I’m excited to check out the new themes from Yoast. They’re built on the Genesis framework, and that’s just where the goodies start. There’s a new theme customizer, new built-in widgets, and more.
The first batch includes Vintage, which is a rather pretty theme that’s great for arts and crafts.
And then Versatile and Tailor Made, which are both more business themes.
All themes come with multiple color options. And, all themes are fully responsive and have sticky menus.
What I can’t find anywhere on the site is something that says whether the themes are HTML5 compliant. That’s a big deal these days. I had to peek into the code to find out. They are HTML5 compliant, and do output Schema.org markup. I hope Yoast’s marketing team will start promoting that fact.
The Yoast design team has fully integrated the Genesis frameworks core features and their own theme specific features with WordPress’ cores theme customizer to produce a better User Interface panel for customization. It includes options for:
- Site Title and Tagline
- Header Image
- Layout options (page templates)
- Color Scheme
- Content Archives
- Static Front Page
There’s nothing new here. It just keeps you from jumping all over the various places where settings are stored and puts them in one place.
The good news is, you can customize more of the options than with other Genesis themes here so you can preview it before you activate it.
Eight widgets come with each theme. They are:
- Banner Widget: You can choose to place one or more banners in any widget area, nofollow the links, choose to link to an internal page or an external URL.
- Big Button Widget: You can make a big button (for instance a Call to Action Button) and choose whether or not you want to show text above it.
- Newsletter Widget: You can easily make a subscription box in which people can fill out their email address (and optionally their name) to subscribe to your newsletter.
- Social Widget: Allows people to navigate to your Google+, Facebook, Twitter and Pinterest and LinkedIn-pages.
- Facebook Widget: A big Facebook Like box, which people can click on to like your Facebook-page.
- SubPages Widget: Allows you to easily display the subpages of the present page, and if you’re on one of the subpages, to display the sibling pages.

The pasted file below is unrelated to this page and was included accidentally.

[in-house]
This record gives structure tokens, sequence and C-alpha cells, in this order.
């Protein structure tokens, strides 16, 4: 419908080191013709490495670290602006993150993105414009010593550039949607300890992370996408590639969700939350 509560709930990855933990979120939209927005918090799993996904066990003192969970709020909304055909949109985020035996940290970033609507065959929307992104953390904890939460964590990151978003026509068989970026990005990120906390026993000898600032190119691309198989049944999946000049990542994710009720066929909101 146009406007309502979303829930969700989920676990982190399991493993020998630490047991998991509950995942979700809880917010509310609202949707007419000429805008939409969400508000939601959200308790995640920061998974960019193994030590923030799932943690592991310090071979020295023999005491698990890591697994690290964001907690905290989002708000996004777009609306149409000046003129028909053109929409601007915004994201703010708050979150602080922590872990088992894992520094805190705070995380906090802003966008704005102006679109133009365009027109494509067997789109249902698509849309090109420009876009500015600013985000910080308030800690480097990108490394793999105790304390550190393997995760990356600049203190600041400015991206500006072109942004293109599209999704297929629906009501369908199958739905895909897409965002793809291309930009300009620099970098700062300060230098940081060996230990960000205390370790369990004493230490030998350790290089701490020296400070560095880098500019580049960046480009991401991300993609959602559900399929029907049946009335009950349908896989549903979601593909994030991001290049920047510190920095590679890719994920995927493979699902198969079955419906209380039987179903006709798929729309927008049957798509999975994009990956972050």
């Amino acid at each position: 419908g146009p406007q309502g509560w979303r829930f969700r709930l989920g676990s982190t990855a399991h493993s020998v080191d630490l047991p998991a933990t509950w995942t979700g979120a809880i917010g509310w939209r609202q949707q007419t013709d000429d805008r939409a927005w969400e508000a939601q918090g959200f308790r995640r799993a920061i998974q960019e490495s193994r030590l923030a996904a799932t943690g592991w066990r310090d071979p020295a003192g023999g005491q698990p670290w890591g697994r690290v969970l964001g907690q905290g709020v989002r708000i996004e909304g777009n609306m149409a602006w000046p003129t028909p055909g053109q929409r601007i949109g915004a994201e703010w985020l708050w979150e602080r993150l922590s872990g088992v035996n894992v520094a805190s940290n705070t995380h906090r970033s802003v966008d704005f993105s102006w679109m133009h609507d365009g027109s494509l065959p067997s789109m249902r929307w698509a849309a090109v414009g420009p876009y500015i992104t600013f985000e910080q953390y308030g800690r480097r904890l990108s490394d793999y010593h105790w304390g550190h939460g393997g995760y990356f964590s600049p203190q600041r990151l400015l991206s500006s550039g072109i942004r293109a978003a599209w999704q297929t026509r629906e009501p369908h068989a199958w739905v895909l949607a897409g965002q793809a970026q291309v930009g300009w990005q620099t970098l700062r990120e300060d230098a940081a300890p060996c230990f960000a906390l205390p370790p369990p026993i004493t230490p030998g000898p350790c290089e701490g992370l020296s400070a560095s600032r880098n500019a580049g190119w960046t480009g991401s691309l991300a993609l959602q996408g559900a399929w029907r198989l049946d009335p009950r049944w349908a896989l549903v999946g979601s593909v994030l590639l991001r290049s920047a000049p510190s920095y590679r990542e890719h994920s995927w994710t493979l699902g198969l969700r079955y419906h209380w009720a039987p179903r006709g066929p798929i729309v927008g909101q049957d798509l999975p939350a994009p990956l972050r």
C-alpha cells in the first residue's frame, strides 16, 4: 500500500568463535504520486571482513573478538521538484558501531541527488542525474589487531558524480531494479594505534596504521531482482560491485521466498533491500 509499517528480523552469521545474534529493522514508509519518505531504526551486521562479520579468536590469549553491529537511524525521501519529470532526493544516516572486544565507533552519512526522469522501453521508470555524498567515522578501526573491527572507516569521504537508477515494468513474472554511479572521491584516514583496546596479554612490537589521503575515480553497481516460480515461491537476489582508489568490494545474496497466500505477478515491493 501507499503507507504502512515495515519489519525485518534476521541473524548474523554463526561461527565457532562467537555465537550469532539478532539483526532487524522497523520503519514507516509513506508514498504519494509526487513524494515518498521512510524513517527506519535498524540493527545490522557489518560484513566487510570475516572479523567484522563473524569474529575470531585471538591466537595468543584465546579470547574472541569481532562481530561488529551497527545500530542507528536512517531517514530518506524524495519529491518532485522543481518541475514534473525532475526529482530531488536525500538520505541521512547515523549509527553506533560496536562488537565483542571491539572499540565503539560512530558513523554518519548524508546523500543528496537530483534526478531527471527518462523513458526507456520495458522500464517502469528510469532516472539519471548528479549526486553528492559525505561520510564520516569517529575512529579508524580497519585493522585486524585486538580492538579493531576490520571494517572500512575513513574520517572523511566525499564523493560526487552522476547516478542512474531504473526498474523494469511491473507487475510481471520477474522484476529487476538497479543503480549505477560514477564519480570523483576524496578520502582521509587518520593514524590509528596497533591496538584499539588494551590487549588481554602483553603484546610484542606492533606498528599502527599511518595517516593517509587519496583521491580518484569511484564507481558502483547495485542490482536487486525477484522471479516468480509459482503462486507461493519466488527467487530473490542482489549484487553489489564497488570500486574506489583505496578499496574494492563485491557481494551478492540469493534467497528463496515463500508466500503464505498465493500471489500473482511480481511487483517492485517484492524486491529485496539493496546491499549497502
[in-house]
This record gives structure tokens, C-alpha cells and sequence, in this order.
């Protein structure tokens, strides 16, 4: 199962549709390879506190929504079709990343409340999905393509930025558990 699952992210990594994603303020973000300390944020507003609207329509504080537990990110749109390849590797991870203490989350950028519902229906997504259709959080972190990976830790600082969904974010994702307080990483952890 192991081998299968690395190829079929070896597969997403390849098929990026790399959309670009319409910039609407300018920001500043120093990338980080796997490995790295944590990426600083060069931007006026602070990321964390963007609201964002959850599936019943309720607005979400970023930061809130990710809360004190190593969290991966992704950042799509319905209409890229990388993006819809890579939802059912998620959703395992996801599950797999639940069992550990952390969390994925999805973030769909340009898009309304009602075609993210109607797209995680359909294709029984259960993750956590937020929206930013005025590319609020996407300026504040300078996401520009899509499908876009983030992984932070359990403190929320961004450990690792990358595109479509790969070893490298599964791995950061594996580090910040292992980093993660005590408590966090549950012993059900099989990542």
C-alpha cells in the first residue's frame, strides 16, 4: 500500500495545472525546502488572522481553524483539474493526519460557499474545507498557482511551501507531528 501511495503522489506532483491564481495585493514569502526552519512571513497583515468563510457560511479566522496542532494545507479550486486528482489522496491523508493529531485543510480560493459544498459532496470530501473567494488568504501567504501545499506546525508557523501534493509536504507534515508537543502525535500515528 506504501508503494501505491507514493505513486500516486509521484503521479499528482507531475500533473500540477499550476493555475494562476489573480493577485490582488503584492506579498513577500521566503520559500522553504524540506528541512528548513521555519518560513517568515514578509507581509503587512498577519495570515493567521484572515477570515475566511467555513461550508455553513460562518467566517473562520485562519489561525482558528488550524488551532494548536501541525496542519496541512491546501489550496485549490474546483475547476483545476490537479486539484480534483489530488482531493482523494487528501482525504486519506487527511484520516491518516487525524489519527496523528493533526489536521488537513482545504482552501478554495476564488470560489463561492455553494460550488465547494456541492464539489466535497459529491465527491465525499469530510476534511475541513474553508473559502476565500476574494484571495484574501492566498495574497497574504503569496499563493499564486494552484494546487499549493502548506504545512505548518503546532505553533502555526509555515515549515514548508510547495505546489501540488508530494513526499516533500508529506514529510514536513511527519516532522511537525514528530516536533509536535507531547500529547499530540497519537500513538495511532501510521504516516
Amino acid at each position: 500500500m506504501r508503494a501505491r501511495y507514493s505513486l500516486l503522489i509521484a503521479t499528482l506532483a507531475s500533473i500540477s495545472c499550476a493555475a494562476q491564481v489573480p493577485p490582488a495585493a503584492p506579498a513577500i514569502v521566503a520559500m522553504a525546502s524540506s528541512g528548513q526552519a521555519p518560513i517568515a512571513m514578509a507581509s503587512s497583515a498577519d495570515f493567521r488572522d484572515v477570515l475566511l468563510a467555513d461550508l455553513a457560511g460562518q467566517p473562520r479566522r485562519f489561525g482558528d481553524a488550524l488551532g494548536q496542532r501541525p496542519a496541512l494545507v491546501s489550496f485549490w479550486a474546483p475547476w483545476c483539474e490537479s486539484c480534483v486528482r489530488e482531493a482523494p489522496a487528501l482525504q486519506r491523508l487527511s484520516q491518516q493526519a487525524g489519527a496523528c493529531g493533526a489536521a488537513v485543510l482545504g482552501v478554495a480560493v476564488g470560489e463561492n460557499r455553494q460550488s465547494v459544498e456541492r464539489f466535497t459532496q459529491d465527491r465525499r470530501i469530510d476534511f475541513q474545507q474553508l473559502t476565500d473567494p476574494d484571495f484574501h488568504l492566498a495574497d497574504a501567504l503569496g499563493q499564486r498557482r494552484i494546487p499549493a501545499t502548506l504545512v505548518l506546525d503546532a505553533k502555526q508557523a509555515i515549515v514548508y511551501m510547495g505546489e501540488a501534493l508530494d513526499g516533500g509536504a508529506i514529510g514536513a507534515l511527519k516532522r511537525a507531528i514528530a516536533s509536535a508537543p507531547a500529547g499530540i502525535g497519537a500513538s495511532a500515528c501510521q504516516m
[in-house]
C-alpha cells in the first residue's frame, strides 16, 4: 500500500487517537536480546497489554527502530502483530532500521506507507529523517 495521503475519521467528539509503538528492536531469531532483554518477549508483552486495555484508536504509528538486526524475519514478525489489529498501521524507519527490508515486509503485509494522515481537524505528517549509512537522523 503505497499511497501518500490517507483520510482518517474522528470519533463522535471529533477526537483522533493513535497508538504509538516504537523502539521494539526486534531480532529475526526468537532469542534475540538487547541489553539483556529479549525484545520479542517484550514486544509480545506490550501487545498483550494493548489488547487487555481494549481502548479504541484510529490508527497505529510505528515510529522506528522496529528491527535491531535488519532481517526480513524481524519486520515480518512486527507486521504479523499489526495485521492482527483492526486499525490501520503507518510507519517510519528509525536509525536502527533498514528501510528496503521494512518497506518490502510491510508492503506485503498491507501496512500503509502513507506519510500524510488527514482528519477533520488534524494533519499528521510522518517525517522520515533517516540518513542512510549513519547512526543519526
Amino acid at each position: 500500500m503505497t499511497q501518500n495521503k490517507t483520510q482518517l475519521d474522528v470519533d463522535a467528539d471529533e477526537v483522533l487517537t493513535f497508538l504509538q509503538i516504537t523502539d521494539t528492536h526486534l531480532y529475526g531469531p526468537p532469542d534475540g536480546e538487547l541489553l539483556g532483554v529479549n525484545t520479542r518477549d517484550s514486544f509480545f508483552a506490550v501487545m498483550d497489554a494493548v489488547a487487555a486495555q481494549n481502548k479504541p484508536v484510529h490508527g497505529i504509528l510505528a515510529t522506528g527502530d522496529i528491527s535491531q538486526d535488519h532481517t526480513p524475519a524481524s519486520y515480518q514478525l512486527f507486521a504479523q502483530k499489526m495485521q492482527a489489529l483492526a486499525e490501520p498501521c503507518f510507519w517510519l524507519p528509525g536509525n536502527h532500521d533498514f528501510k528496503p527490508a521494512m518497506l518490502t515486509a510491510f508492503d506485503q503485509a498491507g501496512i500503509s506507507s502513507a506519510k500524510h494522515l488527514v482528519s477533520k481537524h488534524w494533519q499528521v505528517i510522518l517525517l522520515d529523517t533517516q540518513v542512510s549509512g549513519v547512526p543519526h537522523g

- Tagline Widget: You can choose to display your tagline on any of the widget area’s if you don’t like where we’ve placed it in the theme.
- User Profile Widget: Allows for the display of User Profiles in a sidebar.
Now, similar ones of some of these widgets are also available from Genesis and other developers, so it will be interesting to see what sets them apart.
Function Over Fashion
The main thing I like about these themes is that they are designed with business in mind.
The new themes from StudioPress are all lovely or have a real wow factor. But, calls to action and content are hard to find on the home page.
+Darren Dematas recently published a post with a way to test how much those big fancy sliders affect conversion rate. They went down by 75%. And I imagine sites with the new Genesis parallax feature are going to be even worse. Who is going to scroll forever past big images just to see one or two sentences of content at a time? Maybe they’ll do it on a post that’s laden with images destined for Pinterest, but we’re talking about your home page here.
You need to tell folks what you’re about and get them into your funnel.
That’s the way business works.
And these new themes from Yoast help you do that.
The new themes aren’t cheap. A single site license is $59.
There are multiple site licenses available – with 5 sites for $99 and 20 sites for $119.
And there’s a link from the themes page to the Bulk Pricing page. It says that bulk pricing starts at $249, but as of the time of this post, there is no listing of the themes. (Hey, he’s got a big site, it’s hard to keep up with all those connections.)
That’s more than the StudioPress themes, and just a little higher than themes from other Genesis design houses. But, when you consider that they also come with a better UI and custom widgets, that pretty much justifies the extra cost.
Of course, you still have to purchase the Genesis framework separately.
More Themes on the Way
Yoast said that these are just the first three themes and more are on the way. They hope to release about one a month, but won’t release the next one until around the end of March to give them time to quickly address any bugs that may pop up with this first set. That’s smart. Perhaps when they roll out enough of them, a developer’s license will become available.